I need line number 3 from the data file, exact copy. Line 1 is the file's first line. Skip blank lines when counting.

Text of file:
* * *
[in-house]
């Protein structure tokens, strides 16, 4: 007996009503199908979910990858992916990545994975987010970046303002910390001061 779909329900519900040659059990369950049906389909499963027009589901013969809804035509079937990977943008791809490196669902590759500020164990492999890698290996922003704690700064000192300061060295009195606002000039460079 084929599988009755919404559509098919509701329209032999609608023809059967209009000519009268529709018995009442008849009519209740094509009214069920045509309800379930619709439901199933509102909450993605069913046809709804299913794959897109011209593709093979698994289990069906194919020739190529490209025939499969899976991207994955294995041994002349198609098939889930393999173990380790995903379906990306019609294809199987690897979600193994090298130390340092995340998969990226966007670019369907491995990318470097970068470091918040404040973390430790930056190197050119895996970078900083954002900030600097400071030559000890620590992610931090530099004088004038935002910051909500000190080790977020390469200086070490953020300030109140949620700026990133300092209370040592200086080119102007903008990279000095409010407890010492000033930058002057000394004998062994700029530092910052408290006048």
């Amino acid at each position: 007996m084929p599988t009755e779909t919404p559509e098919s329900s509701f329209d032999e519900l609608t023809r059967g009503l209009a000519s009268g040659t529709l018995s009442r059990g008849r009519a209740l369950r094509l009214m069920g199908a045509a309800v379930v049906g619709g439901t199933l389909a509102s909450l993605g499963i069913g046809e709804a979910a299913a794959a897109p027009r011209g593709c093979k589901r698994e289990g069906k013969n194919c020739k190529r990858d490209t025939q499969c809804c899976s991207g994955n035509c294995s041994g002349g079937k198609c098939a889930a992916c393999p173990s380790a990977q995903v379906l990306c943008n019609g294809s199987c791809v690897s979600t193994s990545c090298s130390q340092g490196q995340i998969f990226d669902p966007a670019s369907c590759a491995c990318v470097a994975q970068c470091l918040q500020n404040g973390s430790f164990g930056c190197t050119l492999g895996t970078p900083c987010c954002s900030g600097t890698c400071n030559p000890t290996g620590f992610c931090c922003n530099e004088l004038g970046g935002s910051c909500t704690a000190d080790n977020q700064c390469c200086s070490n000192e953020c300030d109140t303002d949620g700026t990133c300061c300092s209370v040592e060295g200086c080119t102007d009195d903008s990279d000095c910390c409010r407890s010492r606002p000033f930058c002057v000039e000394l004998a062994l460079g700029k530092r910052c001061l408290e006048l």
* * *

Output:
């Amino acid at each position: 007996m084929p599988t009755e779909t919404p559509e098919s329900s509701f329209d032999e519900l609608t023809r059967g009503l209009a000519s009268g040659t529709l018995s009442r059990g008849r009519a209740l369950r094509l009214m069920g199908a045509a309800v379930v049906g619709g439901t199933l389909a509102s909450l993605g499963i069913g046809e709804a979910a299913a794959a897109p027009r011209g593709c093979k589901r698994e289990g069906k013969n194919c020739k190529r990858d490209t025939q499969c809804c899976s991207g994955n035509c294995s041994g002349g079937k198609c098939a889930a992916c393999p173990s380790a990977q995903v379906l990306c943008n019609g294809s199987c791809v690897s979600t193994s990545c090298s130390q340092g490196q995340i998969f990226d669902p966007a670019s369907c590759a491995c990318v470097a994975q970068c470091l918040q500020n404040g973390s430790f164990g930056c190197t050119l492999g895996t970078p900083c987010c954002s900030g600097t890698c400071n030559p000890t290996g620590f992610c931090c922003n530099e004088l004038g970046g935002s910051c909500t704690a000190d080790n977020q700064c390469c200086s070490n000192e953020c300030d109140t303002d949620g700026t990133c300061c300092s209370v040592e060295g200086c080119t102007d009195d903008s990279d000095c910390c409010r407890s010492r606002p000033f930058c002057v000039e000394l004998a062994l460079g700029k530092r910052c001061l408290e006048l």